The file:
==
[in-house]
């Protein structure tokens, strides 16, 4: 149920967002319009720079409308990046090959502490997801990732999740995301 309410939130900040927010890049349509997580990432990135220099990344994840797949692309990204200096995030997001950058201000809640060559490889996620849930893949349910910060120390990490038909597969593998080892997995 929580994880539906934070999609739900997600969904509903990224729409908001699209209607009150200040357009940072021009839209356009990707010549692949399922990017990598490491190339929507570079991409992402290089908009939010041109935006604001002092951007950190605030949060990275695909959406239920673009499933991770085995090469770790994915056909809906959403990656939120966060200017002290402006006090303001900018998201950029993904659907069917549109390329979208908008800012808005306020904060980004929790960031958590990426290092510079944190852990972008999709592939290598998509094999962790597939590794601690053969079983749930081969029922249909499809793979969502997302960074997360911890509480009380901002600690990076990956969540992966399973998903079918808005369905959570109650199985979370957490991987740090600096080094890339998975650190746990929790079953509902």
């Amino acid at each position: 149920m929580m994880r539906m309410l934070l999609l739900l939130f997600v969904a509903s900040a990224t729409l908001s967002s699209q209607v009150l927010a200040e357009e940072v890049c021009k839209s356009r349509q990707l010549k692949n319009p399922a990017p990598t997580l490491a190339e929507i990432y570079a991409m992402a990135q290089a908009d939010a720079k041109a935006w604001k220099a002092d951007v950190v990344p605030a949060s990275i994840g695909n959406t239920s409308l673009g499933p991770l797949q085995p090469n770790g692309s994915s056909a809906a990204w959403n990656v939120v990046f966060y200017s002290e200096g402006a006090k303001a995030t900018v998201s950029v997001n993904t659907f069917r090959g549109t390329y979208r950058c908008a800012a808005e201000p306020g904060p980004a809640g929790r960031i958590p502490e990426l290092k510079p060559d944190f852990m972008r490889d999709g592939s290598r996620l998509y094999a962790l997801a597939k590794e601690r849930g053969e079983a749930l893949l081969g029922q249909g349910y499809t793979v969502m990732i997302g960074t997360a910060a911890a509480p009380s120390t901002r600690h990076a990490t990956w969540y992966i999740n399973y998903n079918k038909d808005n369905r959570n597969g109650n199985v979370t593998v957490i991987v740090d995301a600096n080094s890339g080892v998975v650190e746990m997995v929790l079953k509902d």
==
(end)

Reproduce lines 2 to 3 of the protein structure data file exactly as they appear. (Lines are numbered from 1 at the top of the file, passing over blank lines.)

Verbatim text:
């Protein structure tokens, strides 16, 4: 149920967002319009720079409308990046090959502490997801990732999740995301 309410939130900040927010890049349509997580990432990135220099990344994840797949692309990204200096995030997001950058201000809640060559490889996620849930893949349910910060120390990490038909597969593998080892997995 929580994880539906934070999609739900997600969904509903990224729409908001699209209607009150200040357009940072021009839209356009990707010549692949399922990017990598490491190339929507570079991409992402290089908009939010041109935006604001002092951007950190605030949060990275695909959406239920673009499933991770085995090469770790994915056909809906959403990656939120966060200017002290402006006090303001900018998201950029993904659907069917549109390329979208908008800012808005306020904060980004929790960031958590990426290092510079944190852990972008999709592939290598998509094999962790597939590794601690053969079983749930081969029922249909499809793979969502997302960074997360911890509480009380901002600690990076990956969540992966399973998903079918808005369905959570109650199985979370957490991987740090600096080094890339998975650190746990929790079953509902």
């Amino acid at each position: 149920m929580m994880r539906m309410l934070l999609l739900l939130f997600v969904a509903s900040a990224t729409l908001s967002s699209q209607v009150l927010a200040e357009e940072v890049c021009k839209s356009r349509q990707l010549k692949n319009p399922a990017p990598t997580l490491a190339e929507i990432y570079a991409m992402a990135q290089a908009d939010a720079k041109a935006w604001k220099a002092d951007v950190v990344p605030a949060s990275i994840g695909n959406t239920s409308l673009g499933p991770l797949q085995p090469n770790g692309s994915s056909a809906a990204w959403n990656v939120v990046f966060y200017s002290e200096g402006a006090k303001a995030t900018v998201s950029v997001n993904t659907f069917r090959g549109t390329y979208r950058c908008a800012a808005e201000p306020g904060p980004a809640g929790r960031i958590p502490e990426l290092k510079p060559d944190f852990m972008r490889d999709g592939s290598r996620l998509y094999a962790l997801a597939k590794e601690r849930g053969e079983a749930l893949l081969g029922q249909g349910y499809t793979v969502m990732i997302g960074t997360a910060a911890a509480p009380s120390t901002r600690h990076a990490t990956w969540y992966i999740n399973y998903n079918k038909d808005n369905r959570n597969g109650n199985v979370t593998v957490i991987v740090d995301a600096n080094s890339g080892v998975v650190e746990m997995v929790l079953k509902d």